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According to Robert Chambers, who was then seventy years old, he and his friend, Anthony Thornton, were hanging out at a gas station when several police officers, including Kenneth Short, approached them. Short told Chambers and Thornton that both needed to leave the premises. Without seeing Short, Chambers replied, “yes, ma’am,” alleging that he did not realize Short was a man and that he had a higher-pitched, feminine sounding voice. Thornton assumed that Short became upset after this misunderstanding. Thornton and Chambers then left, and as Thornton was walking away, he saw Chambers driving from the gas station with a police car following him.
Shortly afterward, Thornton arrived at the block where he and Chambers lived, about half a mile from the gas station, and saw approximately five police cars near Chambers’s house. Multiple other neighbors came out of their homes to observe the fracas. Chambers was sitting in his car, parked in his carport. Short was standing next to the driver’s side door. Chambers made no moves to flee, assault an officer, or otherwise resist Short or the other nearby officers.
According to all the neighbors, Thornton, and Chambers, Short opened the car door, lifted Chambers, and slammed him into the concrete driveway, causing injury. Next, an officer handcuffed Chambers while he was on the ground. Several officers gathered for a brief discussion, after which one approached Chambers, who was still lying on the ground, and according to Thornton, ordered Chambers to get up. Chambers could not do so because of his injury. The officers instead carried Chambers, placed him into a police car, and drove him to the police precinct. An ambulance then took him to a hospital, where he was diagnosed with a broken femur. Chambers contends that he is now permanently handicapped and continues to experience extreme pain and difficulty walking.
In contrast to Chambers’s account, Short alleges that he and the other officers noticed several persons drinking and smoking marihuana at the gas station, including a heavily intoxicated Chambers. Short avers that he instructed Chambers not to drive home, and Chambers agreed, got out of his vehicle, and locked his car before walking away. Short then continued his patrol and only minutes later witnessed Chambers driving. He then alleges that he turned on his lights and attempted to make a traffic stop. Chambers did not comply and drove off.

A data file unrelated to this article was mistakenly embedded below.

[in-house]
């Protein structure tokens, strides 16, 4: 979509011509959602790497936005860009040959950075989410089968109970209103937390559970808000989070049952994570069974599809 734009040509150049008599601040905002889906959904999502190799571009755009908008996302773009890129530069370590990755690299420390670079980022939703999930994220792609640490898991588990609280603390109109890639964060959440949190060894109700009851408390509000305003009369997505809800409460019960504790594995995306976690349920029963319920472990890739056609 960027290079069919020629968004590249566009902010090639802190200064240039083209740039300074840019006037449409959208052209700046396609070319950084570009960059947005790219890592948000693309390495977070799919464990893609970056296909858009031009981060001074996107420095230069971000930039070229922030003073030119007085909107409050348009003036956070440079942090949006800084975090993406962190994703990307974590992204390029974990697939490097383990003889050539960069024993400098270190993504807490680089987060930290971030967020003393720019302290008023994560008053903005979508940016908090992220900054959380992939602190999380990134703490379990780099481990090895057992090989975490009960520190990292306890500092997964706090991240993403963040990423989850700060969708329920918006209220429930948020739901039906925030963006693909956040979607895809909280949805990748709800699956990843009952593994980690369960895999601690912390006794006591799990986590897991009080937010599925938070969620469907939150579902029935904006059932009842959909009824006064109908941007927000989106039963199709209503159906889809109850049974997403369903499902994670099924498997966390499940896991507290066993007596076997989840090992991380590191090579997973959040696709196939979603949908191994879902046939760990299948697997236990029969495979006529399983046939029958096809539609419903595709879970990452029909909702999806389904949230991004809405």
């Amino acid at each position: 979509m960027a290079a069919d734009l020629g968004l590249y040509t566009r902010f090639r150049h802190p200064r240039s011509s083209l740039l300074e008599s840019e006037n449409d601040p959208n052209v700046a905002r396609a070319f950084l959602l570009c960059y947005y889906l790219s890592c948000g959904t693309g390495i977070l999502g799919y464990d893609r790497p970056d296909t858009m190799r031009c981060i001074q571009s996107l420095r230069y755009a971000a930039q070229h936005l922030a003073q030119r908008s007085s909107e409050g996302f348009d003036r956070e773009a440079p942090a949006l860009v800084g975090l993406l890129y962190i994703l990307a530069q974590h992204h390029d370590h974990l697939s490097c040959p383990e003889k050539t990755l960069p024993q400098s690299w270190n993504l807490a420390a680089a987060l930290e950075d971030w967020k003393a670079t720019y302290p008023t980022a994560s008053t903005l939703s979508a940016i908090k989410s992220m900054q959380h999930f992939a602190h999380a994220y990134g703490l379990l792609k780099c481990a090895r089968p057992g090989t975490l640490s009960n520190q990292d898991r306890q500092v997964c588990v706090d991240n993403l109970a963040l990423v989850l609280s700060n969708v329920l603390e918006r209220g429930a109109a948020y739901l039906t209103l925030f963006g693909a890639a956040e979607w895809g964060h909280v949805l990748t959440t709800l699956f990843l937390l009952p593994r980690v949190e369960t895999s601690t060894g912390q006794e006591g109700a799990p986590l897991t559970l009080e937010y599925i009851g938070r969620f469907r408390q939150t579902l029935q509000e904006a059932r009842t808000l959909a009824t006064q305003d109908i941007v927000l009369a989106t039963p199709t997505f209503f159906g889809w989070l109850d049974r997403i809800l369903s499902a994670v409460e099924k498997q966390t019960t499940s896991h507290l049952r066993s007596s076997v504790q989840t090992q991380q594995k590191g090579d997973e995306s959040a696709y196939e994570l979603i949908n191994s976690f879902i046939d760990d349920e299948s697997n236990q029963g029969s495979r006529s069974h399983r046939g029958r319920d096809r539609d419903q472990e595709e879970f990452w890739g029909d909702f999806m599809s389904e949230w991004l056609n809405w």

Short followed Chambers to Chambers’s home. On arrival, Chambers exited his vehicle and attempted to flee. The officer ordered Chambers to stop, but Chambers ignored these orders. Unfortunately for Chambers, he fell while trying to escape and injured himself. Short then put Chambers, who smelled of alcohol, in handcuffs, informed him he was under arrest, and called for a DUI officer. While the DUI officer was en route, Chambers complained of pain but refused medical assistance.
The DUI officer took Chambers into his custody, and eventually, after he was transported to the police precinct, Chambers was sent to the hospital. At the hospital, Short issued Chambers four traffic citations for (1) Failure to Yield for blue lights and sirens; (2) Driving with an expired or no driver’s license; (3) Driving on the wrong side of the road; and (4) No Insurance. As Short was leaving, Chambers apologized to him and said, “I’m sorry man I should have listened to you. I shouldn’t have done that. I’m sorry.”
No breathalyzer test was performed on Chambers. According to Short, the DUI officer said no breathalyzer was performed because the test is not performed when someone is in pain. At the hospital, Chambers’s alcohol level on arrival was somewhat elevated at 136, and the hospital diagnosed him with a right femur fracture.
Chambers sued Short under § 1983, alleging that the officer had violated his Fourth Amendment rights by using excessive force. Short moved for summary judgment based on qualified immunity. The district court denied Short’s motion, reasoning that Chambers had offered sufficient evidence to create a genuine fact dispute regarding whether Short’s conduct was objectively unreasonable. The 5th affirmed.
Short submits a legal question: Whether slamming an allegedly intoxicated driver to the ground to execute an arrest constitutes excessive force. Although Short’s contentions as to this point are predicated on disputed facts, we have jurisdiction to consider this legal question.
When deciding whether the defendant is entitled to qualified immunity, we determine whether the plaintiff has alleged a violation of a constitutional right and whether that right was clearly established at the time of the incident.
A. Constitutional Violation